In this article I am going to discuss first of all a proposal for coping with diversity in medical ethics that was offered by Tristram Engelhardt, Jr. in his "Foundations of Bioethics". Then, I am going to speak about cultural foundations of diversity in a broad sense. Afterwards I point out some examples for political diversity (most essentially in times of war and terrorism). I will finish with an evaluation of the specific role of public in competition of multiplicity of moral perspectives in health care.


Diversity constitutes both the most specific fact or feature of modern ethical thinking in biomedicine (or bioethics), and a challenge to it. As H. T. Engelhardt, Jr. eloquently wrote: "[m]oral diversity is real. It is real in fact and in principle. Bioethics and healthcare policy have yet to take this diversity seriously" (1996: 3). Taking diversity seriously, Engelhardt diagnosed the danger: "... there is a swarm of alternative ethics ready to give rise to a babble of conflicting bioethics. This circumstance constitutes the foundational moral challenge of all healthcare policy. It brings the very field of bioethics into question" (1996: vii). Refusing both the nihilism of those who presume the impossibility of offering a generally accepted secular ethics, as well as those who dogmatically ignore the fact of diversity and try to create a content-full canonical moral theory for everybody, Engelhardt"... attempts instead to secure a content-less secular ethics. Given the limits of secular moral reasoning, all that is available is a mean (within certain constraints) of giving moral authority to common undertakings without establishing the moral worth on moral desirability of any particular choices" (ibid. viii).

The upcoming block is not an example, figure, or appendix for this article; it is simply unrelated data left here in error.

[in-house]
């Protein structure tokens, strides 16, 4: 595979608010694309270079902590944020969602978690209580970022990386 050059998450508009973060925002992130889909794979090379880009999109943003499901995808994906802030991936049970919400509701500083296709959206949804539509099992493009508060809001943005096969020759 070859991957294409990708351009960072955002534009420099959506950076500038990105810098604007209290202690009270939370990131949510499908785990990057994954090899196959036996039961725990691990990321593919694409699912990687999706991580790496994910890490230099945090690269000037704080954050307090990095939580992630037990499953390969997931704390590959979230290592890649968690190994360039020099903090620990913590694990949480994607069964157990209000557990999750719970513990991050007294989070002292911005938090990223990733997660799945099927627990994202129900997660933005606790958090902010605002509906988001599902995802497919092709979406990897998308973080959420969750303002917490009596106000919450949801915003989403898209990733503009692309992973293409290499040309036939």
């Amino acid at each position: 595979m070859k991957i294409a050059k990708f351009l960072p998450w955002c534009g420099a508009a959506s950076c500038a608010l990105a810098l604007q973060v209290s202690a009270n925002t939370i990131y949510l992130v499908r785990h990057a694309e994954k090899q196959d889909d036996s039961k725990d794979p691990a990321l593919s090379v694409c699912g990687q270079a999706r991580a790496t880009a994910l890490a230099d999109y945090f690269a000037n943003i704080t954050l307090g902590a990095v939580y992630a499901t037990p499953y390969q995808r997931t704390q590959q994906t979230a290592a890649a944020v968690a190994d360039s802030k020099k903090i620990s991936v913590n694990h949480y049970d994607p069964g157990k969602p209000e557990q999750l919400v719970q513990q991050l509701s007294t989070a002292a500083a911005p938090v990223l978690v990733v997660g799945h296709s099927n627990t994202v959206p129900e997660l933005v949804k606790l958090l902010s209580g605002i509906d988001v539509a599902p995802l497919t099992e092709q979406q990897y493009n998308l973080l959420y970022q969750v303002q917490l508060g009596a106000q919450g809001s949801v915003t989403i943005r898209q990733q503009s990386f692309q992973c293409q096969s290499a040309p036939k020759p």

The content-less way of doing ethics is a response to a paradoxical double attitude towards the phenomenon of diversity itself. We could fear it experiencing a kind of fundamental threat and a powerful motivation for any kind of thinking, including that in moral theory. And, we could also evaluate positively the threat to any attempt to find the foundation for morally right cooperation.